Israeli-based technology firm Eybna, who specialize in isolating and testing components from the cannabis plant, say that working in conjunction with Cannasoul – another leader in cannabis research and development — they have discovered a combination of terpenes and CBD with the potential to manage the symptoms of COVID-19, or even to prevent infection altogether.
It’s a bold claim, but the formulation, coded named NT-VRL was made possible by teaming Eybna’s large database of cannabis ingredients with advanced data-mining and formulation design methodologies, allowing the team to research and isolate terpenes with increased anti-inflammatory properties and then to optimize their ratios.
“[It] enabled us to develop and manufacture a patented data-driven terpene formulation that is effective, safe, and synergetic,” according to Nadav Eyal, Eybna’s CEO and co-founder.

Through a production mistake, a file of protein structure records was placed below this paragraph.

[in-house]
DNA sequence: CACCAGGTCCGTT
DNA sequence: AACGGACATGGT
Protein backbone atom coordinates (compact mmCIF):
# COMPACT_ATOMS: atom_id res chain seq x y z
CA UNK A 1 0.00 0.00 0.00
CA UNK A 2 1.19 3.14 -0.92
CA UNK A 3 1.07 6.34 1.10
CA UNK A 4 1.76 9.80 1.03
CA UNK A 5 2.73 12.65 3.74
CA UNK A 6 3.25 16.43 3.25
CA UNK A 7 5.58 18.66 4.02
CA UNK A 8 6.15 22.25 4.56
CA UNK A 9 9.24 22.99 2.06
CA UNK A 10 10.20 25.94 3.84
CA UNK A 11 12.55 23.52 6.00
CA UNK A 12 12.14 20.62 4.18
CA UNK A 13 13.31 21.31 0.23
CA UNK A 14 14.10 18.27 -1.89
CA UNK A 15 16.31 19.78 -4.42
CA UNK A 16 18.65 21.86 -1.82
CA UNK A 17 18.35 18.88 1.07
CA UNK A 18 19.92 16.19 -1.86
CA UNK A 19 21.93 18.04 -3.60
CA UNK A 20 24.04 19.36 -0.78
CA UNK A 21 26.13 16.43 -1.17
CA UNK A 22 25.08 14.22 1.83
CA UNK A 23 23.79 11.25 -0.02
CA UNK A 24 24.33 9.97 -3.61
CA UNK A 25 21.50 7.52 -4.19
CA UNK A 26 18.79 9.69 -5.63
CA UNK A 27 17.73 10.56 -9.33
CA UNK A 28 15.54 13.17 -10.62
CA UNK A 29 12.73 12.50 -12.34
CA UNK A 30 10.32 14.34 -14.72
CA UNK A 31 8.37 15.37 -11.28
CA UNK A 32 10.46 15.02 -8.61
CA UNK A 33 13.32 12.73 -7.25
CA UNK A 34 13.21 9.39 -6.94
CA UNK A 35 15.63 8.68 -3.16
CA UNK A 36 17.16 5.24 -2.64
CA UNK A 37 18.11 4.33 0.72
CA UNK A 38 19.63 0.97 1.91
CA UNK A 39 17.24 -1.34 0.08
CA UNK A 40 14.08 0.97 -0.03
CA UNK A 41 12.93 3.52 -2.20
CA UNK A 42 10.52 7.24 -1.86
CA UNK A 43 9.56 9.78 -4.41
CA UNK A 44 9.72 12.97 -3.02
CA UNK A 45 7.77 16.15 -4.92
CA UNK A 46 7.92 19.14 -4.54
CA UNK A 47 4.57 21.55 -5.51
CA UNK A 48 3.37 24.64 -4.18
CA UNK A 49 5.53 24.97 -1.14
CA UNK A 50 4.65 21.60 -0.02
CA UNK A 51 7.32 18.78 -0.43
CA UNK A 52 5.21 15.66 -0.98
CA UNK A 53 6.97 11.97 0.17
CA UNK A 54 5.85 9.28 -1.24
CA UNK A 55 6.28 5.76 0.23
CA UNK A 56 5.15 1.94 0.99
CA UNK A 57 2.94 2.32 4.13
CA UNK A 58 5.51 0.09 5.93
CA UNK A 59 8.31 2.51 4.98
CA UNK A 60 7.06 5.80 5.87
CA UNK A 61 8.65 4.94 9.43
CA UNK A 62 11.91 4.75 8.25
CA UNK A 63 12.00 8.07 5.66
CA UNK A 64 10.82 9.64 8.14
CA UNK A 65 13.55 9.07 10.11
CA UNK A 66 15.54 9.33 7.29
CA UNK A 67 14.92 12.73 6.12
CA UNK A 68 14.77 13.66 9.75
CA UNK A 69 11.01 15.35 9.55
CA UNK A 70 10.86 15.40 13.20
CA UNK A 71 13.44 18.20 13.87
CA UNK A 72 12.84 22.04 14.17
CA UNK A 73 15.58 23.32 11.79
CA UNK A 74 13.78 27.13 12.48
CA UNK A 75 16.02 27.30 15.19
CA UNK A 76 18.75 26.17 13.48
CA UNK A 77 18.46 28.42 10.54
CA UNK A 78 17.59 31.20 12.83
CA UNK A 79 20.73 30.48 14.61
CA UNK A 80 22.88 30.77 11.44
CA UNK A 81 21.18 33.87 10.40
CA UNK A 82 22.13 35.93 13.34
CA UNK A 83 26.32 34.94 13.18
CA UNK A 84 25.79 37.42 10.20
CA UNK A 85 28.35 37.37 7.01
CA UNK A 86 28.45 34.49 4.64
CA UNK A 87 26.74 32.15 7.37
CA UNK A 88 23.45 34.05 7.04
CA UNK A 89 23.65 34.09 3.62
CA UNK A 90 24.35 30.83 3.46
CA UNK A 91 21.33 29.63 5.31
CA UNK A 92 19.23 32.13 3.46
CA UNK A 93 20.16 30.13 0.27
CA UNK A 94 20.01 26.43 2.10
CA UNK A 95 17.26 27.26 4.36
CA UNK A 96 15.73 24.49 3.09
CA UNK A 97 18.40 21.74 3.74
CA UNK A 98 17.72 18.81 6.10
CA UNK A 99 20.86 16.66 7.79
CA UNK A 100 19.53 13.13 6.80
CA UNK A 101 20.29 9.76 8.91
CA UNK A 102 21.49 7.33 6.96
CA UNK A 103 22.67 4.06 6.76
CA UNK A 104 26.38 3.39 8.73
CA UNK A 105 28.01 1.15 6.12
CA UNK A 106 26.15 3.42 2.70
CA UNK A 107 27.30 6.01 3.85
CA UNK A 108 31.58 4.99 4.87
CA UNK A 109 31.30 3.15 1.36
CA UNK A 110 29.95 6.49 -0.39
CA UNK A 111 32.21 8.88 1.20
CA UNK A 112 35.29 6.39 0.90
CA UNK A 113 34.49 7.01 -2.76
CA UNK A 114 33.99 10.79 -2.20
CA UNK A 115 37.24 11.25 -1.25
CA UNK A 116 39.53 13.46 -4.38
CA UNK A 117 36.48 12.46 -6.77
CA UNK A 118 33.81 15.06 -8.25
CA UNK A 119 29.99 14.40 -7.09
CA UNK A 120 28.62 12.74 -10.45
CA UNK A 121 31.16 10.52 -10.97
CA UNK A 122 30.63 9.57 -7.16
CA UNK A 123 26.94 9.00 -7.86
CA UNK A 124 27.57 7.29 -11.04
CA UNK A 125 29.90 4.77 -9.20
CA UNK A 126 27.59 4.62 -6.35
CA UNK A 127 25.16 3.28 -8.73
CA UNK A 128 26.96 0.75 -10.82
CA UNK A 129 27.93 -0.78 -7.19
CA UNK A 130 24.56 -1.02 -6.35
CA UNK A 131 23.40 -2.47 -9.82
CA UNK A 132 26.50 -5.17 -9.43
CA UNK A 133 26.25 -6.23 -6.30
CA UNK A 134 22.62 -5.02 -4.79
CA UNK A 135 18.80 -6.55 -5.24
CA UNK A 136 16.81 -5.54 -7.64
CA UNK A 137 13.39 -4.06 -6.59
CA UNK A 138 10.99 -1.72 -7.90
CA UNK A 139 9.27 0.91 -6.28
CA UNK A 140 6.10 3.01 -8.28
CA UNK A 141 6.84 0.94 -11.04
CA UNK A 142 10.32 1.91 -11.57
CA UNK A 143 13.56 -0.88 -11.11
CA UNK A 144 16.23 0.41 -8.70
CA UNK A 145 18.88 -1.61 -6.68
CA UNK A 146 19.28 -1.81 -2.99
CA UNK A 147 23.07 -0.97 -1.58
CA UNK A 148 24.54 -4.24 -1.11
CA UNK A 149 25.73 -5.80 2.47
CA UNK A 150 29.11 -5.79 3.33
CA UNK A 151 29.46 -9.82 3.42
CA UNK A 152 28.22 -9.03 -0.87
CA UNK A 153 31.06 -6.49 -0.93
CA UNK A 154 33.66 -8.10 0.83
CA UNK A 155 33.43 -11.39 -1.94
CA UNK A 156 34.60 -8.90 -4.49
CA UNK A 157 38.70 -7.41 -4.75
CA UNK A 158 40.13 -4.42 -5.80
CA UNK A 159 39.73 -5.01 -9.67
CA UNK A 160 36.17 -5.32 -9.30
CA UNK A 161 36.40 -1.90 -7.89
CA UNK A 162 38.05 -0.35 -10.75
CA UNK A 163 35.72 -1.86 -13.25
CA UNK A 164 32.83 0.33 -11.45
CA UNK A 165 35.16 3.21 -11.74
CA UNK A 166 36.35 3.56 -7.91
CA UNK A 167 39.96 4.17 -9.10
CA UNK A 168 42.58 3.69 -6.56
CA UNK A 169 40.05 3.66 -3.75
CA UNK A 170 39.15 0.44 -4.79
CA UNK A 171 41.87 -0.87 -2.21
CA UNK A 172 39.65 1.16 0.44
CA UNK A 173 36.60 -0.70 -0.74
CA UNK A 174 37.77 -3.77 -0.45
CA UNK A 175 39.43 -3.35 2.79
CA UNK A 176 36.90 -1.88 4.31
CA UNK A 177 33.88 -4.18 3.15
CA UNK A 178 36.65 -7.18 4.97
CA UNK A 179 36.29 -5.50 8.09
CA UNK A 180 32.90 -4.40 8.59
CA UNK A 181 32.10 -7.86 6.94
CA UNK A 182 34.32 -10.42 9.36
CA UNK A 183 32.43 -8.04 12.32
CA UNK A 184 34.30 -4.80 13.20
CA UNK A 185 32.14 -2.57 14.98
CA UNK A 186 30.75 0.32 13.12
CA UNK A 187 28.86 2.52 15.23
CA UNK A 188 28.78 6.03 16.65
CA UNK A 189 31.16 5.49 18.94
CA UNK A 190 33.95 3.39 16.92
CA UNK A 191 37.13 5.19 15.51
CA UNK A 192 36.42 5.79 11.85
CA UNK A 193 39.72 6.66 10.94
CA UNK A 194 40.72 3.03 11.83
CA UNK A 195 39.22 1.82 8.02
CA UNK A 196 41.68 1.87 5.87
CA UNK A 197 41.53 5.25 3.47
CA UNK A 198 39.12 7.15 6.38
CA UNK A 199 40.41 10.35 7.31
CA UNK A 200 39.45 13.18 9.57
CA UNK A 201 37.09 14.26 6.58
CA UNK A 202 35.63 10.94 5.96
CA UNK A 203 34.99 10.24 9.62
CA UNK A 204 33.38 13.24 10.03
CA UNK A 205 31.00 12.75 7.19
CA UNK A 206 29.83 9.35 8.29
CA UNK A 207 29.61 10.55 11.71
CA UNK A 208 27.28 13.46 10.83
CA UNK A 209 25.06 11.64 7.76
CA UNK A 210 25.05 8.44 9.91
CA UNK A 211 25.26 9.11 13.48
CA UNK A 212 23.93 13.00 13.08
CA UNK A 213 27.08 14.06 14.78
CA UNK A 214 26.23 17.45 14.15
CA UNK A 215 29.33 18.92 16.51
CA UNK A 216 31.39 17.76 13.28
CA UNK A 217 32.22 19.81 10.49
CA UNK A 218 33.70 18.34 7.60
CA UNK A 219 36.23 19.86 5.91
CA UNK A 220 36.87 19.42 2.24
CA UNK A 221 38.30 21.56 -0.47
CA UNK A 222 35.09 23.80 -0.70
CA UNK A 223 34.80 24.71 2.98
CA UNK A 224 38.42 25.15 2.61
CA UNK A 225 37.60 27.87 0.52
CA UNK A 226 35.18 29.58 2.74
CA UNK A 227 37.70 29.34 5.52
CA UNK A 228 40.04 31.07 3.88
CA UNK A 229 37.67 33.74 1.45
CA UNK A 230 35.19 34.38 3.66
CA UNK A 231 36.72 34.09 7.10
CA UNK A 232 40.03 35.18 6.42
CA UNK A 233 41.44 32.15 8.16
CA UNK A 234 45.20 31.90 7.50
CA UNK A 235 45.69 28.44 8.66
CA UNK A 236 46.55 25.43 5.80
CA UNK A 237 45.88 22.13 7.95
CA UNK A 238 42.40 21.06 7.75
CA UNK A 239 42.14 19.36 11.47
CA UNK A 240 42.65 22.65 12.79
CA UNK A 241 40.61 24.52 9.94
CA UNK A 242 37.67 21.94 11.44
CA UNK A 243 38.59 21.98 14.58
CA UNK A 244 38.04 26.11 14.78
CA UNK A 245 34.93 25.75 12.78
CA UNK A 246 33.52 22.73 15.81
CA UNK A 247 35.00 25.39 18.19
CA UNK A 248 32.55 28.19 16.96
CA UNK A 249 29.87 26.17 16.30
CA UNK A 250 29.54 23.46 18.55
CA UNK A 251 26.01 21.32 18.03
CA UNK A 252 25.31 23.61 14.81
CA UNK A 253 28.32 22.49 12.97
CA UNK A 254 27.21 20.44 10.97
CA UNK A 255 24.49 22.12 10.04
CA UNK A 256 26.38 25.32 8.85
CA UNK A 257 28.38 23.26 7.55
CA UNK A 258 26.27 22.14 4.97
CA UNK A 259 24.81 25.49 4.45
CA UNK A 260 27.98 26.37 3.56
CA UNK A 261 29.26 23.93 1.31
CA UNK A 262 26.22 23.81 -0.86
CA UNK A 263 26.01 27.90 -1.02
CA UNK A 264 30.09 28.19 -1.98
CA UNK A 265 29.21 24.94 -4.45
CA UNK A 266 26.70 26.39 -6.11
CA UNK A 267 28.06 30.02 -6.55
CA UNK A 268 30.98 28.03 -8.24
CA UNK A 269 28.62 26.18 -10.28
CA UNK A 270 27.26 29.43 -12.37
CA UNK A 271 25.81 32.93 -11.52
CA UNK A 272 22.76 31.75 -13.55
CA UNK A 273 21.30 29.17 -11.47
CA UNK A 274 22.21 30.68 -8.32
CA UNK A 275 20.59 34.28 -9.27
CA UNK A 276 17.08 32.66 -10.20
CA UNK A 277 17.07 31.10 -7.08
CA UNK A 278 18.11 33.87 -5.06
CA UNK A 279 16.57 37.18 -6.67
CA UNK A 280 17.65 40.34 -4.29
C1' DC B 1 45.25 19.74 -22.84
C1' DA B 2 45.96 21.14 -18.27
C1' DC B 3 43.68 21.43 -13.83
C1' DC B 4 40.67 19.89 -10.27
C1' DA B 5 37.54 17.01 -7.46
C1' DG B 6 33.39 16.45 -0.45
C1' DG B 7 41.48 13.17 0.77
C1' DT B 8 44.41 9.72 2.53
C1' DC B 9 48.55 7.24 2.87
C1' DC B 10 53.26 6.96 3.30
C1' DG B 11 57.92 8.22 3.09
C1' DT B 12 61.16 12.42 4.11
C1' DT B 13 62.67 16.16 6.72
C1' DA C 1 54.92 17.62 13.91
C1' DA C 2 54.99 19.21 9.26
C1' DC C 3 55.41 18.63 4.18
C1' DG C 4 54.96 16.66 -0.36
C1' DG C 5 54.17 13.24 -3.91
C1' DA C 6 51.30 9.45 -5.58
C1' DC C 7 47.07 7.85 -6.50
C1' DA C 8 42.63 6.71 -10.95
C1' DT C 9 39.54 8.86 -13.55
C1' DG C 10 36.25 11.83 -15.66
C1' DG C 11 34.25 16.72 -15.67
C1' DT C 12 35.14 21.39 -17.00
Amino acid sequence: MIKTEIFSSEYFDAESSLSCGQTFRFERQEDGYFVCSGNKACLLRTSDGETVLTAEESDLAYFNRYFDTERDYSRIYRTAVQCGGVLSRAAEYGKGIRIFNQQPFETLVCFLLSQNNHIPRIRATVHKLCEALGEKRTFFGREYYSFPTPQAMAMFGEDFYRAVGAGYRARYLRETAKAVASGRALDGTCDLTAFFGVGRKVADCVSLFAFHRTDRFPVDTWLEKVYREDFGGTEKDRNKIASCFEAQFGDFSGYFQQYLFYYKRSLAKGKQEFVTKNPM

NT-VRL consists of CBD (cannabidiol) from the cannabis plant, together with terpenes from sources such as eucalyptol, beta caryophyllene, and citral. Said Eyal: “With the lack of safe anti-inflammatory pharmaceutical drugs, we decided to put our knowledge and formulation technology to the test — by demonstrating…efficacy [of this terpene / cannabinoid mix] versus dexamethasone, a steroid which has many unknown side effects. The results of this study exceeded our expectations.”
Eybna claims the composition to be safe and effective, with the 30-ingredient natural formulation avoiding the high concentration of single ingredients, found in most pharmaceuticals. “The data-driven formulation works via various mechanisms of action in our body, making it more effective,” Eyal said, adding that NT-VRL is being peer-reviewed in 11 studies currently.
Testing is starting with Human Coronavirus strain E229 (HCoV-E229), which has similar properties to COVID-19 but is regarded as safer to work within lab settings, but Eybna plans to work with a variety of COVID-19 strains in the near future.
The company is currently expanding by opening a new facility in the United States and developing new partnerships, and their research potential is expected to continue growing rapidly.